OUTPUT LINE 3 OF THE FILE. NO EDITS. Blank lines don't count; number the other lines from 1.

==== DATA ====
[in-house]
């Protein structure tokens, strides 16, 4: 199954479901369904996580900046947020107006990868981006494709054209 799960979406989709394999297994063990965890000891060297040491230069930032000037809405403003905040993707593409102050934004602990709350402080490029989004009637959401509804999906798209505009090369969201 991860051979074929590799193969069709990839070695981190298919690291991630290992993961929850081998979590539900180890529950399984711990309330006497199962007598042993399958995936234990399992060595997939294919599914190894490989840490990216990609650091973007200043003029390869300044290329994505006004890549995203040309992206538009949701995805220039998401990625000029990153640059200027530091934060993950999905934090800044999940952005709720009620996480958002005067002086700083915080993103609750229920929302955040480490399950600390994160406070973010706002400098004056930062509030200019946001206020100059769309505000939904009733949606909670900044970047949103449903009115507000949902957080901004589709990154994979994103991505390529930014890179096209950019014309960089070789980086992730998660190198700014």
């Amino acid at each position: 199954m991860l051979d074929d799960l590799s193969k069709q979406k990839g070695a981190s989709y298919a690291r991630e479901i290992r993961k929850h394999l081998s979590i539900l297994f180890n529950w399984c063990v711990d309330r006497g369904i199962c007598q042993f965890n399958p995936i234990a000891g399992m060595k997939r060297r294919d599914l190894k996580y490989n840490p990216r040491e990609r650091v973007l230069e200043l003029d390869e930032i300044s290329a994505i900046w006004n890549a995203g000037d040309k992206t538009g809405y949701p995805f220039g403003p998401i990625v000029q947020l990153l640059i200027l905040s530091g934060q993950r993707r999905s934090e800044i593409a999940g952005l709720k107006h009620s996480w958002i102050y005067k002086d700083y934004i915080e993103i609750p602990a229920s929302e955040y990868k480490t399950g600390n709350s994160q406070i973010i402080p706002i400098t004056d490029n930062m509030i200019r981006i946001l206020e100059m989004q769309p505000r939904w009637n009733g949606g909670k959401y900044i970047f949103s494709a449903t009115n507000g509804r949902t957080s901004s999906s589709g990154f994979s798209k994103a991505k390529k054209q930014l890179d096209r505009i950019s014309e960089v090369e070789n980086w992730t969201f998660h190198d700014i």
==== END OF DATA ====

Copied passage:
């Amino acid at each position: 199954m991860l051979d074929d799960l590799s193969k069709q979406k990839g070695a981190s989709y298919a690291r991630e479901i290992r993961k929850h394999l081998s979590i539900l297994f180890n529950w399984c063990v711990d309330r006497g369904i199962c007598q042993f965890n399958p995936i234990a000891g399992m060595k997939r060297r294919d599914l190894k996580y490989n840490p990216r040491e990609r650091v973007l230069e200043l003029d390869e930032i300044s290329a994505i900046w006004n890549a995203g000037d040309k992206t538009g809405y949701p995805f220039g403003p998401i990625v000029q947020l990153l640059i200027l905040s530091g934060q993950r993707r999905s934090e800044i593409a999940g952005l709720k107006h009620s996480w958002i102050y005067k002086d700083y934004i915080e993103i609750p602990a229920s929302e955040y990868k480490t399950g600390n709350s994160q406070i973010i402080p706002i400098t004056d490029n930062m509030i200019r981006i946001l206020e100059m989004q769309p505000r939904w009637n009733g949606g909670k959401y900044i970047f949103s494709a449903t009115n507000g509804r949902t957080s901004s999906s589709g990154f994979s798209k994103a991505k390529k054209q930014l890179d096209r505009i950019s014309e960089v090369e070789n980086w992730t969201f998660h190198d700014i």